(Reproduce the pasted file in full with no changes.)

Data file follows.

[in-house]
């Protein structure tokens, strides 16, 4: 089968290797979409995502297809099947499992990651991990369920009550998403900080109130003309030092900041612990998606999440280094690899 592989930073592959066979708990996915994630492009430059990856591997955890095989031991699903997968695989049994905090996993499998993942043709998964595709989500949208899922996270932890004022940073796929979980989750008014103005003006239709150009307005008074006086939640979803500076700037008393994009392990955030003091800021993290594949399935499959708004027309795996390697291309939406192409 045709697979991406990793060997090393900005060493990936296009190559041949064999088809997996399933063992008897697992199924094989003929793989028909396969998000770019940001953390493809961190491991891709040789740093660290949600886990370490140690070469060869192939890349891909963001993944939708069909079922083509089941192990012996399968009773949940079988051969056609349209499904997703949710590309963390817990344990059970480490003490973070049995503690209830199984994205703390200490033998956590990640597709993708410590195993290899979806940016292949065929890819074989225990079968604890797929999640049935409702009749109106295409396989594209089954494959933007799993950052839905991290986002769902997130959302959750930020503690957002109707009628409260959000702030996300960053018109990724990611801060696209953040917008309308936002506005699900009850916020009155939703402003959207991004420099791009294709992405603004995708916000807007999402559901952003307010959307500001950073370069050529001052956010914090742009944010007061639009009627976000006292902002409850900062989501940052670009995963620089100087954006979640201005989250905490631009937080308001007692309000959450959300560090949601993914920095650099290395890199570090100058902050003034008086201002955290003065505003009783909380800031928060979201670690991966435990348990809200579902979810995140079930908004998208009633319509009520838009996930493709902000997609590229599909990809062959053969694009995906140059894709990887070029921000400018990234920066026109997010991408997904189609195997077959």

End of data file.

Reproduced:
[in-house]
């Protein structure tokens, strides 16, 4: 089968290797979409995502297809099947499992990651991990369920009550998403900080109130003309030092900041612990998606999440280094690899 592989930073592959066979708990996915994630492009430059990856591997955890095989031991699903997968695989049994905090996993499998993942043709998964595709989500949208899922996270932890004022940073796929979980989750008014103005003006239709150009307005008074006086939640979803500076700037008393994009392990955030003091800021993290594949399935499959708004027309795996390697291309939406192409 045709697979991406990793060997090393900005060493990936296009190559041949064999088809997996399933063992008897697992199924094989003929793989028909396969998000770019940001953390493809961190491991891709040789740093660290949600886990370490140690070469060869192939890349891909963001993944939708069909079922083509089941192990012996399968009773949940079988051969056609349209499904997703949710590309963390817990344990059970480490003490973070049995503690209830199984994205703390200490033998956590990640597709993708410590195993290899979806940016292949065929890819074989225990079968604890797929999640049935409702009749109106295409396989594209089954494959933007799993950052839905991290986002769902997130959302959750930020503690957002109707009628409260959000702030996300960053018109990724990611801060696209953040917008309308936002506005699900009850916020009155939703402003959207991004420099791009294709992405603004995708916000807007999402559901952003307010959307500001950073370069050529001052956010914090742009944010007061639009009627976000006292902002409850900062989501940052670009995963620089100087954006979640201005989250905490631009937080308001007692309000959450959300560090949601993914920095650099290395890199570090100058902050003034008086201002955290003065505003009783909380800031928060979201670690991966435990348990809200579902979810995140079930908004998208009633319509009520838009996930493709902000997609590229599909990809062959053969694009995906140059894709990887070029921000400018990234920066026109997010991408997904189609195997077959």